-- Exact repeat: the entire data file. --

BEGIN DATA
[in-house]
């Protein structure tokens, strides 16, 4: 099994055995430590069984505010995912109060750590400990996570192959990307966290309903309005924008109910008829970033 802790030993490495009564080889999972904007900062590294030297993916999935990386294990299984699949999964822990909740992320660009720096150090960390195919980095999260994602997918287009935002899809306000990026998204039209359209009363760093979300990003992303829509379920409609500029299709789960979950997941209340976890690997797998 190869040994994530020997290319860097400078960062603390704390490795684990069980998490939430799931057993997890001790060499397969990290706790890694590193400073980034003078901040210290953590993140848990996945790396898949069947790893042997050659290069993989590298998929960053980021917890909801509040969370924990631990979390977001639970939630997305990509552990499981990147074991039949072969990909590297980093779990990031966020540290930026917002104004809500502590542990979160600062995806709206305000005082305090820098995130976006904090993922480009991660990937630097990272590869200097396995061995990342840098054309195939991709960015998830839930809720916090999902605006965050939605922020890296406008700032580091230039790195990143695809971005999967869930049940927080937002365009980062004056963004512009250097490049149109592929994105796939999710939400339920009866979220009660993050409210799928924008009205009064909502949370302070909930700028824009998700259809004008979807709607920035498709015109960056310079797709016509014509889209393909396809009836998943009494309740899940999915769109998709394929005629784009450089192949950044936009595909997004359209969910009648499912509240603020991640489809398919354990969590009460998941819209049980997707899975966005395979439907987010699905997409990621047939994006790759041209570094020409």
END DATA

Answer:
[in-house]
């Protein structure tokens, strides 16, 4: 099994055995430590069984505010995912109060750590400990996570192959990307966290309903309005924008109910008829970033 802790030993490495009564080889999972904007900062590294030297993916999935990386294990299984699949999964822990909740992320660009720096150090960390195919980095999260994602997918287009935002899809306000990026998204039209359209009363760093979300990003992303829509379920409609500029299709789960979950997941209340976890690997797998 190869040994994530020997290319860097400078960062603390704390490795684990069980998490939430799931057993997890001790060499397969990290706790890694590193400073980034003078901040210290953590993140848990996945790396898949069947790893042997050659290069993989590298998929960053980021917890909801509040969370924990631990979390977001639970939630997305990509552990499981990147074991039949072969990909590297980093779990990031966020540290930026917002104004809500502590542990979160600062995806709206305000005082305090820098995130976006904090993922480009991660990937630097990272590869200097396995061995990342840098054309195939991709960015998830839930809720916090999902605006965050939605922020890296406008700032580091230039790195990143695809971005999967869930049940927080937002365009980062004056963004512009250097490049149109592929994105796939999710939400339920009866979220009660993050409210799928924008009205009064909502949370302070909930700028824009998700259809004008979807709607920035498709015109960056310079797709016509014509889209393909396809009836998943009494309740899940999915769109998709394929005629784009450089192949950044936009595909997004359209969910009648499912509240603020991640489809398919354990969590009460998941819209049980997707899975966005395979439907987010699905997409990621047939994006790759041209570094020409």